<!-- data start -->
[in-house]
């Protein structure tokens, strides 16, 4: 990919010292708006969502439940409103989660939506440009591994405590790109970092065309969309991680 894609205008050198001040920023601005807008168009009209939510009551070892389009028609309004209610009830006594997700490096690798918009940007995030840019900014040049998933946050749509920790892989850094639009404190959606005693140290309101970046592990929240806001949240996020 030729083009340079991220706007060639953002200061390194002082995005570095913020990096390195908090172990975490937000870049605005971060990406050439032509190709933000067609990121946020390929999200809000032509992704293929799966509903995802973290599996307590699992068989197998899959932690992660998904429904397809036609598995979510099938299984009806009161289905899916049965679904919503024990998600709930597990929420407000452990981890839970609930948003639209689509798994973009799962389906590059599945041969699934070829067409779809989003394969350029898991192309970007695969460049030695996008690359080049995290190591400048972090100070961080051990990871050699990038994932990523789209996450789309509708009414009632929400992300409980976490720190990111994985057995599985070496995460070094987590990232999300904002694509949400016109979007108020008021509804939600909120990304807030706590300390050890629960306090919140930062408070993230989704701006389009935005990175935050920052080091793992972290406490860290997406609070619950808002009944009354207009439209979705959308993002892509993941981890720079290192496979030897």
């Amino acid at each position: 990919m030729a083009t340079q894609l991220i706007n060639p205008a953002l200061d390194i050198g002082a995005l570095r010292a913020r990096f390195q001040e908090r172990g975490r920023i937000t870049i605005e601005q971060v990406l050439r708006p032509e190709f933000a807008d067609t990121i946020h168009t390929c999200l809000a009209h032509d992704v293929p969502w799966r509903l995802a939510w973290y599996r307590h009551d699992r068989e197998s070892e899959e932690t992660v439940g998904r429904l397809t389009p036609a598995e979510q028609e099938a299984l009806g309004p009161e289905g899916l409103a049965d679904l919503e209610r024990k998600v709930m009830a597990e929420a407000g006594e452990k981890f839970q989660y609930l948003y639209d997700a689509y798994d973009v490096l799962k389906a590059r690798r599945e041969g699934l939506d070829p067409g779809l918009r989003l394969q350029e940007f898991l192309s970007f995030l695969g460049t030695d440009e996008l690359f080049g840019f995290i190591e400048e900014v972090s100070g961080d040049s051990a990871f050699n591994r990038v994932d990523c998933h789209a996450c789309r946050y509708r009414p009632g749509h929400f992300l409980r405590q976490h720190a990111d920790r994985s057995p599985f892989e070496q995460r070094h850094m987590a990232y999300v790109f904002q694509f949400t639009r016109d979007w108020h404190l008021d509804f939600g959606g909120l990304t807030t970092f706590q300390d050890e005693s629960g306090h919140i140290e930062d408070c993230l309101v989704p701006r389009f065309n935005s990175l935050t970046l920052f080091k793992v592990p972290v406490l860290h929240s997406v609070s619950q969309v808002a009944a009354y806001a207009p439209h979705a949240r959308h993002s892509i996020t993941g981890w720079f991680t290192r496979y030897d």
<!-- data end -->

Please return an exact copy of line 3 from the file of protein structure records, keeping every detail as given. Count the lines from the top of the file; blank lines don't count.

């Amino acid at each position: 990919m030729a083009t340079q894609l991220i706007n060639p205008a953002l200061d390194i050198g002082a995005l570095r010292a913020r990096f390195q001040e908090r172990g975490r920023i937000t870049i605005e601005q971060v990406l050439r708006p032509e190709f933000a807008d067609t990121i946020h168009t390929c999200l809000a009209h032509d992704v293929p969502w799966r509903l995802a939510w973290y599996r307590h009551d699992r068989e197998s070892e899959e932690t992660v439940g998904r429904l397809t389009p036609a598995e979510q028609e099938a299984l009806g309004p009161e289905g899916l409103a049965d679904l919503e209610r024990k998600v709930m009830a597990e929420a407000g006594e452990k981890f839970q989660y609930l948003y639209d997700a689509y798994d973009v490096l799962k389906a590059r690798r599945e041969g699934l939506d070829p067409g779809l918009r989003l394969q350029e940007f898991l192309s970007f995030l695969g460049t030695d440009e996008l690359f080049g840019f995290i190591e400048e900014v972090s100070g961080d040049s051990a990871f050699n591994r990038v994932d990523c998933h789209a996450c789309r946050y509708r009414p009632g749509h929400f992300l409980r405590q976490h720190a990111d920790r994985s057995p599985f892989e070496q995460r070094h850094m987590a990232y999300v790109f904002q694509f949400t639009r016109d979007w108020h404190l008021d509804f939600g959606g909120l990304t807030t970092f706590q300390d050890e005693s629960g306090h919140i140290e930062d408070c993230l309101v989704p701006r389009f065309n935005s990175l935050t970046l920052f080091k793992v592990p972290v406490l860290h929240s997406v609070s619950q969309v808002a009944a009354y806001a207009p439209h979705a949240r959308h993002s892509i996020t993941g981890w720079f991680t290192r496979y030897d």